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What would be the best way to compare two date in java?

Right now i have array of time like

10.00, 12.00, 2.00, 4.00

How can we find out which time to come up next compared to our computer time?

Let say right now my computer time is 3.15, what should i do to show 4.00 is next?

Date date = new Date();
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up vote 10 down vote accepted

The java.util.Date implements the Comparable interface. That means you can very easily compare two date objects with code like this:

if (date1.compareTo(date2) < 0)
        System.out.println("date1 is before date2");
else if (date1.compareTo(date2) > 0)
    System.out.println("date1 is after date2");
    System.out.println("date1 is equal to date2");
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I would use Joda Time. Create a LocalTime for each of the times you're interested in, and just new LocalTime() to get the current time of day... then you can compare them either with compareTo or isBefore and isAfter.

Using Joda Time instead of the built-in Date/Calendar classes will give you much more readable code for this sort of thing.

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Quoting Joda: "Use of Date and Calendar leads to pain and suffering" – darioo Nov 28 '10 at 13:34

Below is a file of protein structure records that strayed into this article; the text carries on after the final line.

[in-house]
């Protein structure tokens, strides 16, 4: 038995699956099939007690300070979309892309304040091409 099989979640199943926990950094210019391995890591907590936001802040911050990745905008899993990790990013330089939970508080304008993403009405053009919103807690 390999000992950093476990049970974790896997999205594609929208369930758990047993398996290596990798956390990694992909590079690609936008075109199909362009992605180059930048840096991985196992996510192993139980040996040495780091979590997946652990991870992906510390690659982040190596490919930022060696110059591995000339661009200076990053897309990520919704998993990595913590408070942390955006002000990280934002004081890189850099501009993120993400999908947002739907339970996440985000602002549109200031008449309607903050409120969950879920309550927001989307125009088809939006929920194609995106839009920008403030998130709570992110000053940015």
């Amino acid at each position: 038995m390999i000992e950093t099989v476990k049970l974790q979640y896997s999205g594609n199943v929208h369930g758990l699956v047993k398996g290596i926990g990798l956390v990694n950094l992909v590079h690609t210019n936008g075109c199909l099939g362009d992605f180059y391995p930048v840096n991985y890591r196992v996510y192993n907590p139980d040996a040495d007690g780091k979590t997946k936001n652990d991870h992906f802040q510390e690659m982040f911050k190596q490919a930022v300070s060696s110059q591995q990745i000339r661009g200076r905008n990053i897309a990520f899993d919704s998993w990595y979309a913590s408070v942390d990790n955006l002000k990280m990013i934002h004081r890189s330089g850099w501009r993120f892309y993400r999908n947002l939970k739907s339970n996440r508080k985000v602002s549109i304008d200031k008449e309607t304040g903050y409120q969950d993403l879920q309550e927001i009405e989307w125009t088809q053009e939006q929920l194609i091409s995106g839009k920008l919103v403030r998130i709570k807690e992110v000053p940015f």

JodaTime seems to be the standard answer for questions like these, but I haven't had the time (no pun intended) yet to check out Joda, so here is my Calendar suggestion:

public static String getNextHour() {
    Calendar c = new GregorianCalendar();
    int minsLeft = 60 - c.get(Calendar.MINUTE);
    c.add(Calendar.MINUTE, minsLeft);

    SimpleDateFormat sdf = new SimpleDateFormat("h:mm");
    return sdf.format(c.getTime());
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The java.util.Date class is the wrong type for your needs. That class represents a date plus a time-of-day, and you want only a time-of-day. Amongst the old date-time classes bundled with the early versions of Java there is no class to truly represent a time-of-day value. The java.sql.Time class pretends to do so but is a hack.


The java.time framework is built into Java 8 and later. See Oracle Tutorial. These classes were inspired by the highly successful Joda-Time library. Much of the java.time functionality is back-ported to Jave 6 & 7 and further adapted to Android. These classes supplant the old date-time classes; a vast improvement.

The LocalTime class represents a time-of-day without a date and without a time zone.

Use a sorted collection such as a List to organize your values.

List<LocalTime> times = new ArrayList<>( 4 );
times.add( LocalTime.of( 10 , 0 );
times.add( LocalTime.of( 12 , 0 );
times.add( LocalTime.of( 14 , 0 );
times.add( LocalTime.of( 16 , 0 );

Determine your sample time for comparison.

LocalTime sample = LocalTime.of( 15 , 15 ); // Quarter-hour past 3 in the afternoon.

Or get the current time-of-day. Specify a time zone as that is more reliable than implicitly depending on your JVM’s current default time zone.

ZoneId zoneId = ZoneId.of( "America/Montreal" );
LocalTime sample = LocalTime.now( zoneId );

Loop the List to find the first item that is later in the day than your sample time. To compare, use the isAfter, isBefore, or equals methods.

LocalTime hit = null;
for ( LocalTime time : times ) {
    if ( time.isAfter( sample ) ) {
        hit = time;
        break; // Bail-out of this FOR loop.
// Test if 'hit' is still null, meaning no appropriate value found.
if ( null == hit ) { … } else ( … }
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